The Massachusetts Gaming Commission is set to begin sketching preliminary sports betting rules for non-contested topics as the state Legislature continues to slog toward concocting a law. Each chamber has passed its own bill, but there’s much to reconcile.
It’s unclear when legislators will finalize a bill, but Gov. Charlie Baker – a long-time sports betting proponent – eagerly awaits his chance to sign something into law, judging by his past rhetoric.
The Massachusetts legislative session is scheduled to end on July 31. Having pre-written regulations in areas of consensus would seemingly expedite the launch in the state of nearly seven million.
MGC executive director Karen Wells presented a series of proposals for selecting topics suited for pre-writing at a commission meeting last week. Not among them is the regulation of sports betting advertising, which is still being debated by the House and Senate.
“I think we all appreciate that each piece of legislation contains specific policies and prescriptions that we, as the potential regulator, could only consider and begin to address after a bill were signed into law. But we have been thinking about this and we do believe that we are able to make certain assumptions that are neutral and not tied to any one policy but relevant, regardless of any particular legislative outcome, to legalize sports wagering in the commonwealth,” MGC chairwoman Cathy Judd-Stein said during the Wednesday meeting.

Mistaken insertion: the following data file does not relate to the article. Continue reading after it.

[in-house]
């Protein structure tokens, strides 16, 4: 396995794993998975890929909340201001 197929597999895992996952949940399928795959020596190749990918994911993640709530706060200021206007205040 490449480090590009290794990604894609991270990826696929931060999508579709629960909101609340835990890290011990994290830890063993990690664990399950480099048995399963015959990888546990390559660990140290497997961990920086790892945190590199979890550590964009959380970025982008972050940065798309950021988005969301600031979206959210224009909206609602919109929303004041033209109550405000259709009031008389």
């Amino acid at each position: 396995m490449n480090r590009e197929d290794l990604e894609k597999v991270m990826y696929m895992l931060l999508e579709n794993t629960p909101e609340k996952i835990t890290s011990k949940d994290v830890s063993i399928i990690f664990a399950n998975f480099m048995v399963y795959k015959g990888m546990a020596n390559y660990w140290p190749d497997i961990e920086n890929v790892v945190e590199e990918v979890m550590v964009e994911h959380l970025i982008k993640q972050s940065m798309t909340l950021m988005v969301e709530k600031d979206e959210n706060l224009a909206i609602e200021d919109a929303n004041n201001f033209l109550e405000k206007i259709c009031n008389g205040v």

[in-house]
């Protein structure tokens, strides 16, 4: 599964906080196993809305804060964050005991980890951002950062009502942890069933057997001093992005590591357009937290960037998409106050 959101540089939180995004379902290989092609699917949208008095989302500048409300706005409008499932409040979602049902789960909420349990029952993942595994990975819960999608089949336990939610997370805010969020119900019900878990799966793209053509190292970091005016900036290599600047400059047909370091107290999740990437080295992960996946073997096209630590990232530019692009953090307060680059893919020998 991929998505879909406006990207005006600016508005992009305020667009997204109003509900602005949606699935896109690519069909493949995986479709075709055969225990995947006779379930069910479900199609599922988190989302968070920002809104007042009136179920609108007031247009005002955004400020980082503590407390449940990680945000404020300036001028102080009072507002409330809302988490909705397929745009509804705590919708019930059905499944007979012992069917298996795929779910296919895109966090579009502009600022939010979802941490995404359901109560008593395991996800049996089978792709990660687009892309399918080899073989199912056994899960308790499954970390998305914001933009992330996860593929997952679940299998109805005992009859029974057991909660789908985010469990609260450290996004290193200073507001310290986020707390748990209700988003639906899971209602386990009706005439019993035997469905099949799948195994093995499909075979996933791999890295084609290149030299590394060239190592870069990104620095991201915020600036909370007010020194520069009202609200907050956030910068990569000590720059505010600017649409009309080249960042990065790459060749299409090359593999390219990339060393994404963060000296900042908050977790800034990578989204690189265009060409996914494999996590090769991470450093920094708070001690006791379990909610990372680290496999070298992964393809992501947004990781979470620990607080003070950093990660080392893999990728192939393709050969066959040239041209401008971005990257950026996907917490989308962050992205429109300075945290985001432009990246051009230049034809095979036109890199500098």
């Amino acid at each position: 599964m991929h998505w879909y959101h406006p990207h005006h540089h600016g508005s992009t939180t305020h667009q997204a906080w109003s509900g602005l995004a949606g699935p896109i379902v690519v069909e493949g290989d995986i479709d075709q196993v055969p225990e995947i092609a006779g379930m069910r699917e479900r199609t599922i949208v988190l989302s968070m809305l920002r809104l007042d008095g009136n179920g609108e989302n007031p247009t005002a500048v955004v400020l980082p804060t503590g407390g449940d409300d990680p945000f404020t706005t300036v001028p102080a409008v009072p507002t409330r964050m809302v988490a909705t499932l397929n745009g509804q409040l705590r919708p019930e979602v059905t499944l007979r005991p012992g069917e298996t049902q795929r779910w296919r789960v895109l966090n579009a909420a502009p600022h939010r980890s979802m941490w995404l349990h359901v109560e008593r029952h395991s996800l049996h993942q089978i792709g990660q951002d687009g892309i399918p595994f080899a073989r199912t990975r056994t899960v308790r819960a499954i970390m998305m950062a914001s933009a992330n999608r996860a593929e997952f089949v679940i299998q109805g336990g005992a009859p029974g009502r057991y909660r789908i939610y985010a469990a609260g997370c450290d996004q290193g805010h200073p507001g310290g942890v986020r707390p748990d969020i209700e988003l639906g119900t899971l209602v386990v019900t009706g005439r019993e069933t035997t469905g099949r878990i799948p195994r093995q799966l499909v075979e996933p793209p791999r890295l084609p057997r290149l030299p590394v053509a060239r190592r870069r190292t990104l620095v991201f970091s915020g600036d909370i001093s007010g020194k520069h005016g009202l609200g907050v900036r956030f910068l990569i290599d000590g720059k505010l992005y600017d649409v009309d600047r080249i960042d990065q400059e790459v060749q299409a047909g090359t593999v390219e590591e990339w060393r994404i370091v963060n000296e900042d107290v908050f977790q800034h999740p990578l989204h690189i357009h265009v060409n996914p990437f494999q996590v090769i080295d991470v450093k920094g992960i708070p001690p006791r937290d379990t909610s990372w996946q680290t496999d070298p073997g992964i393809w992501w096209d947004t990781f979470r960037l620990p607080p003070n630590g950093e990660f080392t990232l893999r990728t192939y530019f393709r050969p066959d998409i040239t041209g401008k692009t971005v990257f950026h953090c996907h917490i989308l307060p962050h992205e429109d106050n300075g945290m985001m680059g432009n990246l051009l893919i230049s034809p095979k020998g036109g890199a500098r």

“So, where we can act on those assumptions and take preliminary administrative actions, we can perhaps put ourselves in a better position, a stronger position, to implement any sports wagering bill that is signed into law, allowing us to be a nimble and effective regulator.”
Gaming Commission standards for Massachusetts sports betting
Commission members agreed to generally follow technical standards laid out by Gaming Labs International, a testing and certification service provider. Much of the rest of the meeting focused on testing beta versions of the eventual Massachusetts sports betting platforms, mobile and online.
The American Gaming Association estimated that Massachusetts could generate an annual handle of $6.9 billion with a mature online/mobile market.
Massachusetts is one of eight states chosen to host World Cup 2026 games that don’t yet have legal sports betting. Legal World Cup betting generated more in handle globally in 2018 than the entire legal US market on everything. Ever.
Massachusetts sports betting bill leaves legislature undecided
The main points of contention:
- Advertising guidelines: The Senate’s are much more stringent
- The number of operator licenses: The House allows for unlimited licenses; the Senate is at nine
- Tax rates: The House seeks 12.5% retail, 15% online: the Senate 35% and 20%, respectively
- Wagering on college sports: The House bill allows it; the Senate doesn’t